Is it too late for the Eagles to fix their running back situation?


After a demoralizing loss to the Cowboys Sunday night, the Philadelphia Eagles hold a 4-5 record, good for third place in the laughably weak NFC East. The Eagles defense made Dak Prescott and Ezekiel Elliot seem like Steve McNair and Eddie George in their primes, letting Zeke run wild and allowing Dak’s second-highest passing total of the season.

While the Cowboys offense was firing on all cylinders, the Eagles struggled to produce points. The lack of commitment to a running game can be a scapegoat. Ever since the loss of Jay Ajayi for the season to a torn ACL, the Eagles running backs have struggled to find a successful formula. Pederson has been reluctant to run the ball, and on Sunday night, the Eagles threw 44 times, while amassing only 16 rushing attempts. Not utilizing the running backs early in the game in order to find a rhythm led to more pressure being put on Carson Wentz’s shoulders.

It’s not hard to see why the Eagles struggled running the ball against the Cowboys. With star right tackle Lane Johnson out with a knee injury, the Cowboys defensive ends were able to create quick penetration and get into the backfield. This led to the Eagles mustering a measly 71 rushing yards against Dallas. Not surprisingly, Corey Clement and Wendell Smallwood have also been disappointing as of late. Clement has not been the same change of pace back since his quad injury, and Smallwood only had two rushing opportunities the entire game. The lone bright spot for the Eagles running attack has been Josh Adams. The Notre Dame product put up 47 yards on a limited 7 rushing attempts. The 6’2, 225 pound bruising back has caught the eye of co-offensive coordinator Mike Groh who stated,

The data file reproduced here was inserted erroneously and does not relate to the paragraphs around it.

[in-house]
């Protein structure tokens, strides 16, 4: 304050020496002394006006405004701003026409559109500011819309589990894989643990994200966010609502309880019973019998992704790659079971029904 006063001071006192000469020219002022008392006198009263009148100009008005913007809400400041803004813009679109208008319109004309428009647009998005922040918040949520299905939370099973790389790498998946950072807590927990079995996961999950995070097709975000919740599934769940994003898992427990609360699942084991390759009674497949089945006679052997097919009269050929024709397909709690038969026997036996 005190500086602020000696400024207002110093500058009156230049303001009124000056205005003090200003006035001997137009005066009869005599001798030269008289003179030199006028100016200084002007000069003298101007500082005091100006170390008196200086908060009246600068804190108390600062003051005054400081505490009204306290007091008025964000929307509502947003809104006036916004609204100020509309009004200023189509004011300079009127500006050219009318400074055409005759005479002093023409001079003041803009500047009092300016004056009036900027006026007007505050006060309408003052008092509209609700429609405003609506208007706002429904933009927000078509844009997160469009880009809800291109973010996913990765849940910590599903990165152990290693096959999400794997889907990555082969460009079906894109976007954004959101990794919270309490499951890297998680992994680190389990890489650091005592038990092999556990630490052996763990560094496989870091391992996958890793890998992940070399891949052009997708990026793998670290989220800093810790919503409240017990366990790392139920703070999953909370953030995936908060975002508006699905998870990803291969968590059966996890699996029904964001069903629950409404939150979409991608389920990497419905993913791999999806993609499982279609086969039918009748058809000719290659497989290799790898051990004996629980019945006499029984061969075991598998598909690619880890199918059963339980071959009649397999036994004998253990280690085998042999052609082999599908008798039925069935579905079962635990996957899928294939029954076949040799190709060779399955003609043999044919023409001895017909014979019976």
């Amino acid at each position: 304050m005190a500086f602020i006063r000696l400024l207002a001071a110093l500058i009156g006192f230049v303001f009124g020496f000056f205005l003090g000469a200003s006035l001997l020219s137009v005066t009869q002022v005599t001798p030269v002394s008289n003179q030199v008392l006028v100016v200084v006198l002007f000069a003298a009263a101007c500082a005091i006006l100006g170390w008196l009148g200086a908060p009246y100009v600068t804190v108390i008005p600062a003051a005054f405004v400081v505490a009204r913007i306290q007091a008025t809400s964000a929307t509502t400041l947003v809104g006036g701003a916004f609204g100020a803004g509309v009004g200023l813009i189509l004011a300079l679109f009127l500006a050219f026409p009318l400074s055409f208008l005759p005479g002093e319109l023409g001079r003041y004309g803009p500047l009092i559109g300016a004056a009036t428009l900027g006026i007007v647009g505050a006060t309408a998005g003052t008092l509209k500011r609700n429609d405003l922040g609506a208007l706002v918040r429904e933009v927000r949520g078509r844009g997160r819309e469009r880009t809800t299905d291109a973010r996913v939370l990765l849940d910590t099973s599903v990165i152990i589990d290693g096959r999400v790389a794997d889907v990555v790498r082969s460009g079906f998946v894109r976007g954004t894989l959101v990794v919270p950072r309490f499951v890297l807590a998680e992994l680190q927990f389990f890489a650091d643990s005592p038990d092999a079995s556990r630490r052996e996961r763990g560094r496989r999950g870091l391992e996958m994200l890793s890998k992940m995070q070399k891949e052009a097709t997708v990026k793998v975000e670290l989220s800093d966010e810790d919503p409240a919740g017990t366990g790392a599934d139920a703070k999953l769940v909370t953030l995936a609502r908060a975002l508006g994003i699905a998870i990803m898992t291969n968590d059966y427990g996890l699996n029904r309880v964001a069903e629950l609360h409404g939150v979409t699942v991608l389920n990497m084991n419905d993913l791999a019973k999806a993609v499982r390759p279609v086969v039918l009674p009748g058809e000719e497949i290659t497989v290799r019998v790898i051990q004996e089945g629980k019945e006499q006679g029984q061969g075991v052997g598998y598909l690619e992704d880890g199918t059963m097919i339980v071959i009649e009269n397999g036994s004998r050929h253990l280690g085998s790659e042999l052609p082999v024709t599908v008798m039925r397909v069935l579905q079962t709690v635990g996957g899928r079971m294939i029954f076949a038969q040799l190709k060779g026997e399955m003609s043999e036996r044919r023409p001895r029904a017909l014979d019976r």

“Yeah, we’re seeing good things from Josh, and he continues to warrant consideration for more playing time. I think that having missed the spring and most of training camp, he’s really just starting to play his best ball. I think you’ll see Josh moving forward.”

Adams is the ideal back to thrive in the Eagles offense. Against the Cowboys, one of the Eagles biggest issues was allowing penetration on key situations. On a 4th down and 1, Adams got stuffed quickly on a run to the right tackle because Vaitai could not get his hands on the edge rusher.

Groh addressed this play stating,

“We allowed some penetration. We’ve got to shut that penetration down on the edge. You know, they got an edge on us and forced – they penetrated and they stopped the run. They made a good play on it.”

With the possible return of Lane Johnson versus the Saints, Adams will have an established star to run behind. Eliminating quick penetration starts with good offensive line play, and will allow Josh Adams to thrive. Using Josh Adams to run between the tackles early in games has the potential to solve another problem plaguing the Eagles: starting slow. Each week, Pederson seemingly emphasizes the concept of starting fast to the media, but the only way to do this is to establish the run game early on. The Eagles have not been able to convert key third downs in the first quarter, and leave the defense on the field early on in the game, tiring them out for key situations later on. By feeding Adams and gaining steady yardage, the Eagles will be able to devise a winning game plan versus the Saints. Adams can serve as the first and second down back, and Clement or Smallwood can come in on the obvious passing downs.

Josh Adams ability to use his monstrous frame to work downhill will enable the Eagles to open up their offense entirely. Instead of Carson Wentz having to continually place the ball in tight windows because the opposing defense does not respect the run, Adams will be able to provide the spark the Eagles desperately need. Doug Pederson knows that he must stay committed to the run saying,

I do feel like [Josh Adams] can touch the ball a few more times.”

Traveling to New Orleans to play the red-hot Saints is no easy task. With the help of Adams, the Eagles might have the opportunity to control the game early and finally have a breakout scoring performance.


Mandatory Credit: Steve Flynn-USA TODAY Sports